By Melissa Krchnak
Do you have a wig?
No, I’m au natural.
I’ve been learning about “The 4 Disciplines of Execution” and getting my Wildly Important Goal (WIG) figured out.
Oh, that kind of a WIG… Yea, I’ve got one of those!
Most of us do not have a problem coming up with great ideas. Hell, we could revolutionize our industry with all the awesome thoughts we have throughout the day. It’s the plan for execution we trip on. Yep, I’ve got those bruises, too.
So, figure out what’s your first domino: What is the “ONE Thing” that will make all your other little goals easier or unnecessary when you achieve it? That, my friends, is your WIG.
There are three other steps, which I will discuss in my future YPN Lounge posts. However, you have to build a rock-solid foundation before you throw up beams and a roof and call it a home. Nail the first discipline then move on to the second.
Melissa Krchnak is the team leader for Keller Williams in Pikesville, MD. Connect with her on Twitter @mkrchnak.
By Scott Newman
The market is recovering—in some areas it’s even a seller’s market—and that means sellers can once again be a little more demanding…and a little more unrealistic.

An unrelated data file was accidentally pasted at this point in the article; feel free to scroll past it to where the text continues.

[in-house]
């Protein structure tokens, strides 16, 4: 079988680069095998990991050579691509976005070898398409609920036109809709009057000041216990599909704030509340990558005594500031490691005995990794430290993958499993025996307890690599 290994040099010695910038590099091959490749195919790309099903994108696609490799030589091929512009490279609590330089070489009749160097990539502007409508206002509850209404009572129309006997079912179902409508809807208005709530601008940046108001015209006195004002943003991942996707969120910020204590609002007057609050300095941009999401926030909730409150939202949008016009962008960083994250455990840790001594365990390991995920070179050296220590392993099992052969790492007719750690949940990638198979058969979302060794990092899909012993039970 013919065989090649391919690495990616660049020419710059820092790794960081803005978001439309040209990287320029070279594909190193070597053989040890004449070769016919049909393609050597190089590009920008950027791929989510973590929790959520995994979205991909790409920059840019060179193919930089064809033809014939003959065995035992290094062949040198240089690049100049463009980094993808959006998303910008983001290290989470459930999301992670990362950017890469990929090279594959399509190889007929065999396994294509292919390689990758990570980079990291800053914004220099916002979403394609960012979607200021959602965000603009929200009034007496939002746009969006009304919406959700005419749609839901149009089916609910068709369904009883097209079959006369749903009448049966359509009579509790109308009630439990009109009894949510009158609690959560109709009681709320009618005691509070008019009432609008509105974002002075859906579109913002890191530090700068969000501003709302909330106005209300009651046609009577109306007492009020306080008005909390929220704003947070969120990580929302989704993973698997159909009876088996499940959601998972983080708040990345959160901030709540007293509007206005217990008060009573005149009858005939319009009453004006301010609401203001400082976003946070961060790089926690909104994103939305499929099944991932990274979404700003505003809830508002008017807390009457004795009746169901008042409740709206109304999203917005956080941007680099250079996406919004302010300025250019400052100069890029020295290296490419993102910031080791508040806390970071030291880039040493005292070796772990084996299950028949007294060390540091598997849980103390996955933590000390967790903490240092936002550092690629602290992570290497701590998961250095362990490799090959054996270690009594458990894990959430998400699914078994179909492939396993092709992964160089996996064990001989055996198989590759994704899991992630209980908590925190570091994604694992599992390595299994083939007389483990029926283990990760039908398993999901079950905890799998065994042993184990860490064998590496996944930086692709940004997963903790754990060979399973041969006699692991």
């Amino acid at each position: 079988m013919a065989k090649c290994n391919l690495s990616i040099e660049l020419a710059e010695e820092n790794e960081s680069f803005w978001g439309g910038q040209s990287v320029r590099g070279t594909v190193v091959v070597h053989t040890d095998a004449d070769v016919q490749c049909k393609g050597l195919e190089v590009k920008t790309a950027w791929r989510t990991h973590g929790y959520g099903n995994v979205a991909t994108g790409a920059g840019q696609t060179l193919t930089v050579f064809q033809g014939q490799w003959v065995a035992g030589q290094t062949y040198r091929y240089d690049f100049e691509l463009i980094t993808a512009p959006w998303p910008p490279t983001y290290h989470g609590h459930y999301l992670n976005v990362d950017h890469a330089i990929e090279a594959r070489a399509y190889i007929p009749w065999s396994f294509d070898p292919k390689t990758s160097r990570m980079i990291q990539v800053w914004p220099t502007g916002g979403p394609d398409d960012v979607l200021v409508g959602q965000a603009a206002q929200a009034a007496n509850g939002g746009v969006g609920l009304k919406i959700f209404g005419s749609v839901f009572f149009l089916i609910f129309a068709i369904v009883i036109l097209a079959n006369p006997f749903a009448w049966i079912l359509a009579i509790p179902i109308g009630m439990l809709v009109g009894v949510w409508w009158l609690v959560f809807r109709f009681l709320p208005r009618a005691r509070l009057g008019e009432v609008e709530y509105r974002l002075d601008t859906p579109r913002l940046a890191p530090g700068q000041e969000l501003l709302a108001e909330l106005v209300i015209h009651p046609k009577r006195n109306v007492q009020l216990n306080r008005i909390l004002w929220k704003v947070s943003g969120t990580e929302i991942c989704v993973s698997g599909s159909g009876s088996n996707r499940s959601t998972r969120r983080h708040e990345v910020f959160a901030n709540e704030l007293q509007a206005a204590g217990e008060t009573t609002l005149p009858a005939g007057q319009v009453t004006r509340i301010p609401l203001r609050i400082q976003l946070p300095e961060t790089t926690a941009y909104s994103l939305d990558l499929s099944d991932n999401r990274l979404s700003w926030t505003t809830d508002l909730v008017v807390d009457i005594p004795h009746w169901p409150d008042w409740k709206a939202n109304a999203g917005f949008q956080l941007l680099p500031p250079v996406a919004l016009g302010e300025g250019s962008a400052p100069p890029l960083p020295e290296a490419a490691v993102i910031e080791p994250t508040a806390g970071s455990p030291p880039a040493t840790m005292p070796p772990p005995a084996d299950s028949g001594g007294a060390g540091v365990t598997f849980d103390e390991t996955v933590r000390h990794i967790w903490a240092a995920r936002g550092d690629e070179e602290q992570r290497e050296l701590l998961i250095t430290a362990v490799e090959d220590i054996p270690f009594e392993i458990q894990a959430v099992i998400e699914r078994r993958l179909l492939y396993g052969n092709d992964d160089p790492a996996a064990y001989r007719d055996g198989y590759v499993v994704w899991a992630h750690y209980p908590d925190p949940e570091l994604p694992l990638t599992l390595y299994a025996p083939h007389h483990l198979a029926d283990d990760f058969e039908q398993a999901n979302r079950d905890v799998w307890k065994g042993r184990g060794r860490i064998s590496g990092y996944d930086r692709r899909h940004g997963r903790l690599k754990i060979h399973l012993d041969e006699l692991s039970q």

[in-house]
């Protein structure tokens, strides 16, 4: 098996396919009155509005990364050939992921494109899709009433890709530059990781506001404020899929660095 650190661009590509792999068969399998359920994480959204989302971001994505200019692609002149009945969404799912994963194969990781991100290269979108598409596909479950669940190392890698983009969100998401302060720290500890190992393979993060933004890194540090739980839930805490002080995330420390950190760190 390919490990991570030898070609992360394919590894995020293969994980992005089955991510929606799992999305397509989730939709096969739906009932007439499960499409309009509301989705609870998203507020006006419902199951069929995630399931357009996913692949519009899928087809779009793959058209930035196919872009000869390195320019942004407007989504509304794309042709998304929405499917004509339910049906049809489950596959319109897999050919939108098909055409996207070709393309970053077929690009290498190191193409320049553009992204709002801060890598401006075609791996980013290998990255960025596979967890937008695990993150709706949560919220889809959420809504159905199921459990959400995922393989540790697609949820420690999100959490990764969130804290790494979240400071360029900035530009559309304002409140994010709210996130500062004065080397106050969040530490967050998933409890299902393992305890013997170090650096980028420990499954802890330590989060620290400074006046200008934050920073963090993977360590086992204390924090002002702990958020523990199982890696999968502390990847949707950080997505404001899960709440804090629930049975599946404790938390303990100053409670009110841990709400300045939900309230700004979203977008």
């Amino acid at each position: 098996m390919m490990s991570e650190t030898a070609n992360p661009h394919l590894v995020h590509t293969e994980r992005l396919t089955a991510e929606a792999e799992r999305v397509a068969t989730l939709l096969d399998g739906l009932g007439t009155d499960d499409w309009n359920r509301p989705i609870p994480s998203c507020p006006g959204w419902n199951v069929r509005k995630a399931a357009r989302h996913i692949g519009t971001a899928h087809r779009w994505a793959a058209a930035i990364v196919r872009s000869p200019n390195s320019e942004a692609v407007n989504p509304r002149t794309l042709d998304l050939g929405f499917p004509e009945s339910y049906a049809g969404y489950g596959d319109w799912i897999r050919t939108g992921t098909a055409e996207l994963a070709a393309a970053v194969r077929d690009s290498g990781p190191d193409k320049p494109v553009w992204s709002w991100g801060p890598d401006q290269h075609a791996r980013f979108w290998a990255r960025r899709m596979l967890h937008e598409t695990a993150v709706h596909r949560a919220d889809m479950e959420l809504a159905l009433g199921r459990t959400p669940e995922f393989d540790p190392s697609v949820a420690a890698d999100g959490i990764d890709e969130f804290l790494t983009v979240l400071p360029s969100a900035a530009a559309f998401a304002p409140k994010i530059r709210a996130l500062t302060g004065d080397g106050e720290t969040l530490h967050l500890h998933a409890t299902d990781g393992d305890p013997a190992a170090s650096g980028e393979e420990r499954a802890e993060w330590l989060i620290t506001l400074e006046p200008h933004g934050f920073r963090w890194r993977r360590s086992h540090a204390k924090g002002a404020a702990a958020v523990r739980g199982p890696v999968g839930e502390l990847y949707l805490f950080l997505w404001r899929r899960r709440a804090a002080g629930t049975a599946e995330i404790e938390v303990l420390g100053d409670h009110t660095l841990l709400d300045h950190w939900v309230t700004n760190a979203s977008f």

So your client is turning into a “sellerzilla.” What do you do when your relationship with the client is on the line, but you need to get your point across? Read on…
Show Them, Don’t Tell Them
If my seller client isn’t willing to listen to my pricing advice and they think they know better me, I prove to them that I’m right. But I don’t do this through arguing, CMAs, or anything of that nature. Instead, I utilize their own two eyes.
If your client wants to list for $275,000 and you know the house won’t sell for more than $240,000, schedule 45-60 minutes with your seller prior to listing their home and take them to see homes for $275,000. When your client sees that the homes in his or her intended price point are bigger, nicer, and overall more appealing, then you significantly strengthen your argument without having to risk isolating your client.
They say it takes 21 days of doing something everyday to make it a habit. The same concept comes into play with unrealistic sellers.